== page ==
U.S. Figure Skating president: Russia shouldn’t be in PyeongChang Olympics

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KANSAS CITY — U.S. Figure Skating president Sam Auxier said Russia shouldn’t be allowed to participate in the 2018 PyeongChang Winter Olympics due its ongoing doping scandal.

“I don’t think they should be able to,” Auxier said at the U.S. Championships on Thursday. “I mean, it’s state-sponsored. It was a huge program, well-coordinated to cheat, and they should pay a pretty stiff penalty. And I think the only way the IOC and the ISU maintain any level of integrity is to take a strong stand and weigh a strong penalty for those actions.”

In December, a World Anti-Doping Agency (WADA) commissioned report by investigator Richard McLaren accused Russia of a widespread doping cover-up at the Sochi Winter Olympics, including urine-sample swapping.

No Russian figure skaters have been announced as suspended in relation to the Russian doping reports, though Russian athletes in other sports have been banned. Some bans were lifted due to a lack of evidence.

The International Skating Union (ISU) said on Dec. 9 that “if and when there are sufficient elements and evidence to pursue anti-doping rule violations, the ISU will not hesitate to open disciplinary proceedings against bodies or persons subject to infringements.”

On Dec. 23, the International Olympic Committee said 28 Russian athletes faced doping cases in relation to the Sochi Winter Olympics but did not name names.

“At this point it’s really out of our control,” Auxier said Thursday. “It’s up to WADA and the people doing the analysis, and then the ISU will have to decide what type of penalty they will weigh against that, given the evidence.

“It’s important to us that the ISU take a strong stand against doping in making sure our athletes, who are all clean, compete against athletes who are clean. We are very focused on what the decision is and what steps the ISU will take, and we’ll exert any influence we’re able to.”

U.S. Figure Skating executive director David Raith said the federation is “a highly motivated, highly interested bystander in that to see what the ISU and the IOC do.”

Russia had the best figure skating team at the Sochi Winter Olympics and continues to be a world power. It boasts reigning Olympic champions in the women’s and pairs events and the last two women’s world champions.

In Sochi, Russian Adelina Sotnikova earned gold in the women’s event.

American Gracie Gold finished fourth in Sochi and was asked last week her thoughts if Sotnikova, who hasn’t been implicated publicly by an official body, were to be stripped of her medals. That would move Gold up to bronze in the singles event and, potentially, silver in the team event.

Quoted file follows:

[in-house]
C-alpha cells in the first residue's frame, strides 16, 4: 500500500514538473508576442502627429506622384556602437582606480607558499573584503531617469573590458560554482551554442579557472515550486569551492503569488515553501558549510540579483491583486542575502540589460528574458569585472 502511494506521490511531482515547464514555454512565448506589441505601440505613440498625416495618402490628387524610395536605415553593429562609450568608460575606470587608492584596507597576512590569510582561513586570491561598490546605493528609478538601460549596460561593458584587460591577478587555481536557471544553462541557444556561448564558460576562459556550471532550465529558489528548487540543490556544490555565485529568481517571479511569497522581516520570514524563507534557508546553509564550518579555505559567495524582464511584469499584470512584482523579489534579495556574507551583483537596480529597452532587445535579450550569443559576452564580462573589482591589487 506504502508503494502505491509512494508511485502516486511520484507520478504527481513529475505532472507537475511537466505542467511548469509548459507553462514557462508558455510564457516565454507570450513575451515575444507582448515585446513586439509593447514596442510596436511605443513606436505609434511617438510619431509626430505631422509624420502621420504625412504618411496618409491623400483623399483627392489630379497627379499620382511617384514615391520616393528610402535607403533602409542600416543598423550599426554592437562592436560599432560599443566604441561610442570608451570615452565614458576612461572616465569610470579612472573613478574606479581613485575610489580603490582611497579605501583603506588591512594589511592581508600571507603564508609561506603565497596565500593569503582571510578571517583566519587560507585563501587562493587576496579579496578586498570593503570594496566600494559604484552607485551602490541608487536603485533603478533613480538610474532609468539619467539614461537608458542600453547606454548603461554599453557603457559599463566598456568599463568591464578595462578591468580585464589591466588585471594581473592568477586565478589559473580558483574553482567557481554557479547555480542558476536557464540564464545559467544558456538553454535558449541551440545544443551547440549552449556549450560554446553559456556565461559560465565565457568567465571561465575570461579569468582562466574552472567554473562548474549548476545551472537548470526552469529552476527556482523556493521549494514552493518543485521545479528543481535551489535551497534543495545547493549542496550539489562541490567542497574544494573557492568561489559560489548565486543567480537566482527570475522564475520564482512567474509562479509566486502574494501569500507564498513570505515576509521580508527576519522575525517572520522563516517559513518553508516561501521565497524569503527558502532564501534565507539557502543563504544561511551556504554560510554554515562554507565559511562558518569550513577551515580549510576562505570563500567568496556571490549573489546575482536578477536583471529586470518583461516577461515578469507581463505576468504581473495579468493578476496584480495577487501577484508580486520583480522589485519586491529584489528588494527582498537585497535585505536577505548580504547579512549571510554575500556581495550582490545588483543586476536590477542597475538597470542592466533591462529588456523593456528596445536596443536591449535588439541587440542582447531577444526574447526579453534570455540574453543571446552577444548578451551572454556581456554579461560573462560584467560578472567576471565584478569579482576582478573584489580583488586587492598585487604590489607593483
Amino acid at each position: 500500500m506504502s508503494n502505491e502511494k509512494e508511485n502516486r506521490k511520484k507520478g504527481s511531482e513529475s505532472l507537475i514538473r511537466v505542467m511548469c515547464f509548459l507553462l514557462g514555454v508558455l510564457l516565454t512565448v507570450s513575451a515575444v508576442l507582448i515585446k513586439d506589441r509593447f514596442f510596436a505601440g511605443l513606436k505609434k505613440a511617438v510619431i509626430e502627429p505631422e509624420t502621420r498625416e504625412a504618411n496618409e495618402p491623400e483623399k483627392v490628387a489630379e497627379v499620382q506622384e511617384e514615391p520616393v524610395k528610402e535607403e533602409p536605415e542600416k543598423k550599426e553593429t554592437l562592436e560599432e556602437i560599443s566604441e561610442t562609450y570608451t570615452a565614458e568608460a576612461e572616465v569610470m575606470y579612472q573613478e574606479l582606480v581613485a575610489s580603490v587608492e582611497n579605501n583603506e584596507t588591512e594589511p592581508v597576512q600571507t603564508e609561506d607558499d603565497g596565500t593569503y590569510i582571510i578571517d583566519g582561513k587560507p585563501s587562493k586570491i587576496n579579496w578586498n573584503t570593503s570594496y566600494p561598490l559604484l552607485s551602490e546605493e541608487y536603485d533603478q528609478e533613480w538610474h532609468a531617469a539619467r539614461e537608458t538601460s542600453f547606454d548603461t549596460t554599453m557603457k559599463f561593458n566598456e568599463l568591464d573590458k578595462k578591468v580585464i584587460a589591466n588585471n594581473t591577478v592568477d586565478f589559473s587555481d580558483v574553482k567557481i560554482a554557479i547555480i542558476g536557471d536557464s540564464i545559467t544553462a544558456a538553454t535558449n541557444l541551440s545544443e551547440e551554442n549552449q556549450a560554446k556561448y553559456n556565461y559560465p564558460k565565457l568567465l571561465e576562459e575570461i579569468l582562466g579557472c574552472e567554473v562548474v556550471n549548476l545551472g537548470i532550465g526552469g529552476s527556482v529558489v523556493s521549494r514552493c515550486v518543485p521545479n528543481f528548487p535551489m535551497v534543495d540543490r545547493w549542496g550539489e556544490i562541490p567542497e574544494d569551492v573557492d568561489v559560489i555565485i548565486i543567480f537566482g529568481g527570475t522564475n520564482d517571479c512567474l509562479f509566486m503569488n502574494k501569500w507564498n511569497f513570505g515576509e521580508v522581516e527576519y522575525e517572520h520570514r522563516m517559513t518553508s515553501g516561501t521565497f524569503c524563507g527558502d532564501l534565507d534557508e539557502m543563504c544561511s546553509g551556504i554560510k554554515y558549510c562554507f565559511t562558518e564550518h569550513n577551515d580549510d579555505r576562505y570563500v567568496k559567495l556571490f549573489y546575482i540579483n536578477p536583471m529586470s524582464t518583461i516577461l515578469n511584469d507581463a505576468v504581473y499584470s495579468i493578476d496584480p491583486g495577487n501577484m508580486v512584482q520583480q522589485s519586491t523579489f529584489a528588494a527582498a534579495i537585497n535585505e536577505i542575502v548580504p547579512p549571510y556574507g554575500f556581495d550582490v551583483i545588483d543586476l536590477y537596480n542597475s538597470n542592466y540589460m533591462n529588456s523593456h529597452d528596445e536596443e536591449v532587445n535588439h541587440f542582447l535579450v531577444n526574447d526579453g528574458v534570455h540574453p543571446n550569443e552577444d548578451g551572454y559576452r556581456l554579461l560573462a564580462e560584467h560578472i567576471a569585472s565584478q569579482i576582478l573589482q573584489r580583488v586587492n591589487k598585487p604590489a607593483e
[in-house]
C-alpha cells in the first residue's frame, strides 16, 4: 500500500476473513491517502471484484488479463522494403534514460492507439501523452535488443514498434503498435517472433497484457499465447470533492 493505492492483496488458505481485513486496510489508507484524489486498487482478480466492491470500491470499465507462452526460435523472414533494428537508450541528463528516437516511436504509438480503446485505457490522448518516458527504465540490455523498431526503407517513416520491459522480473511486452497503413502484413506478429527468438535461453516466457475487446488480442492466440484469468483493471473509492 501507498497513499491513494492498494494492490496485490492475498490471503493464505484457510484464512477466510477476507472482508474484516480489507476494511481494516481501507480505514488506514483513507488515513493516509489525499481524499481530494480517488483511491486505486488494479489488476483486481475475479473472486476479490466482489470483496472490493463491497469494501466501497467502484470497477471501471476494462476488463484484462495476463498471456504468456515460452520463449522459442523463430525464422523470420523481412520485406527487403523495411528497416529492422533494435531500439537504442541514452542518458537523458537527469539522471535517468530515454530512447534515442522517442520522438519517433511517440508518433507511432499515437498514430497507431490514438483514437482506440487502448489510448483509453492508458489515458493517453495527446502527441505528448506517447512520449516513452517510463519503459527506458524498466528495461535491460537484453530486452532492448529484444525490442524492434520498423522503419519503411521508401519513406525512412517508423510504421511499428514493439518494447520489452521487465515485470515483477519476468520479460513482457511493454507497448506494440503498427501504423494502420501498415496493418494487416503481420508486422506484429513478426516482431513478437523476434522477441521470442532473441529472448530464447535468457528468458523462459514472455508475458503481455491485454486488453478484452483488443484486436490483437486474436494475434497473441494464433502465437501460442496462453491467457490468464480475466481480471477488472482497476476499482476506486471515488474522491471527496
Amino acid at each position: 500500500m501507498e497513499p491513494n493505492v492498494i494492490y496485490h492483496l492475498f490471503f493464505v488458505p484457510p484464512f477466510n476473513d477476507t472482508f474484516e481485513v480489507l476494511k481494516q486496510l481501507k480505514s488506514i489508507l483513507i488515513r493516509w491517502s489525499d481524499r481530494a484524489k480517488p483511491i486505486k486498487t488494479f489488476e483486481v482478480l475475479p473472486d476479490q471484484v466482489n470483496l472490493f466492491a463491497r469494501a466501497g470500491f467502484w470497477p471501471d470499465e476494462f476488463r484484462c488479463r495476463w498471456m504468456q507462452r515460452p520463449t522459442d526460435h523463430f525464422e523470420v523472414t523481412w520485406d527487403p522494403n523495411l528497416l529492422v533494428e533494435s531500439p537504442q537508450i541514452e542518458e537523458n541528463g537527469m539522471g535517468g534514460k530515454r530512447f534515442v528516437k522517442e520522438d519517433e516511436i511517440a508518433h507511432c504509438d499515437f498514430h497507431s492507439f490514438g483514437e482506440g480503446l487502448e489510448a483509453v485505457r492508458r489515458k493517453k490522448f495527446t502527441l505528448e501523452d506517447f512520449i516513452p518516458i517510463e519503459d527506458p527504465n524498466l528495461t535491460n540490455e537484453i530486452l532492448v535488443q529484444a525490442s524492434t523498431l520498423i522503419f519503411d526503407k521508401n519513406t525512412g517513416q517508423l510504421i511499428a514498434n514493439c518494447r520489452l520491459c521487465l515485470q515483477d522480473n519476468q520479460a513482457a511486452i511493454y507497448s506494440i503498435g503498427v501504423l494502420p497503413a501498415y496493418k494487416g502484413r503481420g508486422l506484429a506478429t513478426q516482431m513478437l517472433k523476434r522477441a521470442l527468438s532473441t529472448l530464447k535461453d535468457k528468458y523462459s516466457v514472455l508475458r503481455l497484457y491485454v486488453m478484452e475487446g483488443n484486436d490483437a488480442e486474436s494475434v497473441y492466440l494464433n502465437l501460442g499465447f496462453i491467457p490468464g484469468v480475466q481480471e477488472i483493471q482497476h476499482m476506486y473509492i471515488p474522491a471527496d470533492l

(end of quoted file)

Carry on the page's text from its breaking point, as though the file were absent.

“As far as I know, everything is still under investigation, so I can’t really speak,” Gold said. “It certainly is causing some headlines, though. … I competed against Adelina for many years. I loved her. I think she’s still a sweetheart. A lot of the Russians, I’ve found them all to be lovely people, despite maybe what other people [say] their stigma. … I don’t feel like anyone could suspect something so widespread.”

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Joseph Schooling eyes Michael Phelps’ world record at world champs

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Shortly after Joseph Schooling upset Michael Phelps in the Rio Olympic 100m butterfly, the Singapore swimmer made his next goal quite clear.

Take Phelps’ 100m butterfly world record.

Schooling repeated that claim after returning to the University of Texas for his junior season in November and again following March’s NCAA Championships, where he was beaten by Caeleb Dressel in the 100-yard butterfly.

The goal is apparently an imminent one.

Schooling said he believes he can break Phelps’ record at the world championships in Budapest in July, according to Channel News Asia. It would require lowering his personal best by more than a half-second.

“I’m looking forward to that race, and deep down I think if I do what I know I can do, if I execute everything well perfectly, I’d have a really good shot,” Schooling said Thursday, according to the report.

Schooling, 21, hasn’t raced a 100m butterfly since the Olympics, where he clocked 50.39 seconds. That broke Phelps’ Olympic record of 50.58 set at the 2008 Olympics. It’s the fifth-fastest time ever.

All of the top four times, including Phelps’ world record of 49.82, were set in 2009 at the peak of the high-tech swimsuit era.

“My dad told me 50.39 is a world record in a textile suit, but I want the world record on paper,” Schooling reportedly said less than a week after his Olympic title in August. “My next goal is breaking 49.8.”

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Aly Raisman calls out airport worker for ‘muscles’ comment

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Three-time Olympic champion Aly Raisman called out a male airport security worker who she says questioned whether she had enough muscles to be a gymnast.

Raisman posted on Twitter on Wednesday that after a female Transportation Security Administration worker said she recognized Raisman by her biceps, a male employee said, “I don’t see any muscles.” Raisman called the encounter “rude & uncomfortable.”

Raisman, who turned 23 Thursday, says she works “very hard to be healthy & fit.” She says that if a man can’t compliment a girl’s muscles, he’s sexist.

Raisman didn’t say where or when the airport exchange took place.

Raisman previously authored a powerful social media post about body image, shouting out “to all the boys from 5th-9th grade who made fun of me for being ‘too strong’” in November.

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